More naturalistic planting but some nice details like the ivy-leaved toadflax in the cracks in the wall. Some nice ideas here, the stone well collects rain water and run off from the roof of the stone building. The bare soil is mulched with gravel which prevents evaporation but also allows rain to run through it. Then the designer has chosen a host of drought tolerant plants, fennel, Salvias, foxgloves, aromatic foliage plants and grasses.

One of two gardens at this year's Chelsea inspired by the Italian renaissance gardens, but this time on a small scale. The ACPO Garden is an "outdoor space designed for contemplation and communication", well it was a garden that actually looked like a garden and not a scene from the countryside, so I liked it. It had a raised planting area with seats round it. Boosted by vibrant planting of foxgloves and I think my plant of the show, the Geum, a few varieties including 'Totally Tangerine' and 'Marmalade', it was backed by a lovely hedge of Thuja occidentalis 'Smaragd' and had a gorgeous Acer grisum in the corner.

The Thuja was used again to create the topiary columns.
Another literary-inspired garden was next, this time Thomas Hardy and the beautiful Dorset countryside. The Planksbridge Shepherd's Hut garden was like a scene from 'Far from the Madding Crowd'. It was a very relaxing space. I loved the hut and the small vegetables grown around it, how about the shepherd's crook climbing frame for the beans, lovely.

The Artisan Garden which won best in show was next.
Called Satoyama Life, it is a garden designed to show the importance of living in harmony with nature.

This is not the sort of garden I'd like myself but I love this garden, the green makes it so calming, the Japanese elements are lovely, but most of all I love the green mossy shed, I would like that. The round shapes are repeated through the garden in not just the mossy shed but on the pebbles in the path steps and also the pebbles on the wall.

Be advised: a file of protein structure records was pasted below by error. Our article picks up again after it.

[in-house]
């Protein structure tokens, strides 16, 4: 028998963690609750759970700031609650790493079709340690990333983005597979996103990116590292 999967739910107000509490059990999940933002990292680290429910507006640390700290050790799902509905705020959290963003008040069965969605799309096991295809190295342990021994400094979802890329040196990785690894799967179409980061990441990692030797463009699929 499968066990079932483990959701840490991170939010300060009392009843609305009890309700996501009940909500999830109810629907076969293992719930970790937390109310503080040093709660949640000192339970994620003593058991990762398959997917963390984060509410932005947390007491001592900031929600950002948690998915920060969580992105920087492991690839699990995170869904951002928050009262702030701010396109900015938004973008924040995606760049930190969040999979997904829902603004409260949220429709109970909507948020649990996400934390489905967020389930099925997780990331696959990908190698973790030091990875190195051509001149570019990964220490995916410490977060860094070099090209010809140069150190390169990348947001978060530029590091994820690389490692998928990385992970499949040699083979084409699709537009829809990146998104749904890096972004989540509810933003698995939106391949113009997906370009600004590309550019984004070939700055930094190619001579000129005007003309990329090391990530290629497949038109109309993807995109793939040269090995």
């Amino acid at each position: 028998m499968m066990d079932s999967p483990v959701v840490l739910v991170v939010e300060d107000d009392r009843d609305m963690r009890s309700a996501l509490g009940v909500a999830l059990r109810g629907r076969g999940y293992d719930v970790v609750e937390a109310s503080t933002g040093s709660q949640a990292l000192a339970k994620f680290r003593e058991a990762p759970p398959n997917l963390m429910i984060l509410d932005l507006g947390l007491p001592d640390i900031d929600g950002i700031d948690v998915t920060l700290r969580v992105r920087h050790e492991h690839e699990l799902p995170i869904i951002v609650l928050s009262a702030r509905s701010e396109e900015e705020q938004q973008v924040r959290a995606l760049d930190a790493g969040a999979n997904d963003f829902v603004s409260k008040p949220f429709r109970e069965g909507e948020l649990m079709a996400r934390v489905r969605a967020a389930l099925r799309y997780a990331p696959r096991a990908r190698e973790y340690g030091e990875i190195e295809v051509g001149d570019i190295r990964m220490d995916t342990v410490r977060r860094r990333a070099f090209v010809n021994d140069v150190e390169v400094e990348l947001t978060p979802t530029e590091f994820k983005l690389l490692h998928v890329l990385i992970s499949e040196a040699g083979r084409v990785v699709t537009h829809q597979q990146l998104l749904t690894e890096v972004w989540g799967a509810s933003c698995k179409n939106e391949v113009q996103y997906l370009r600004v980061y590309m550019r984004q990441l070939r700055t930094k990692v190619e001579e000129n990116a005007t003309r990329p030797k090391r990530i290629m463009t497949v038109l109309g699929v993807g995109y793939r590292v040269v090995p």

So that is the Artisan gardens, which are usually my favourite gardens but I think I prefer some of the show gardens as many of these Artisan gardens this year were more naturalistic wild gardens, countryside settings rather than real gardens and so less inspiring for my own garden.
Another set of small gardens have been given a new name this year, they are called the Fresh gardens and these had no fixed brief and were supposed to be innovative and creative. These are the gardens that get people talking and are not to every bodies taste. Some of the talking points were blue string, QR codes, artificial grass and an exercise bike which powers your water features.
There you go and here are some pictures.

I did like the Bradstone Panache Garden though. Vibrant planting (again lots of Geums), but also aquilegias and foxgloves. Very colourful.

So that completes my tour of the small gardens and describe the show gardens in my next post!

1 comment:

  1. I really enjoyed reading this post, and looking at the photos, as I've always thought that the small gardens were the best part of the show.
    As I think you know I'm not a Chelsea fan but feel that these are something that most people can relate to best, as you appear to have done.
    We can take bits, or plants, we like from these gardens and use them in ours.
    Flighty xx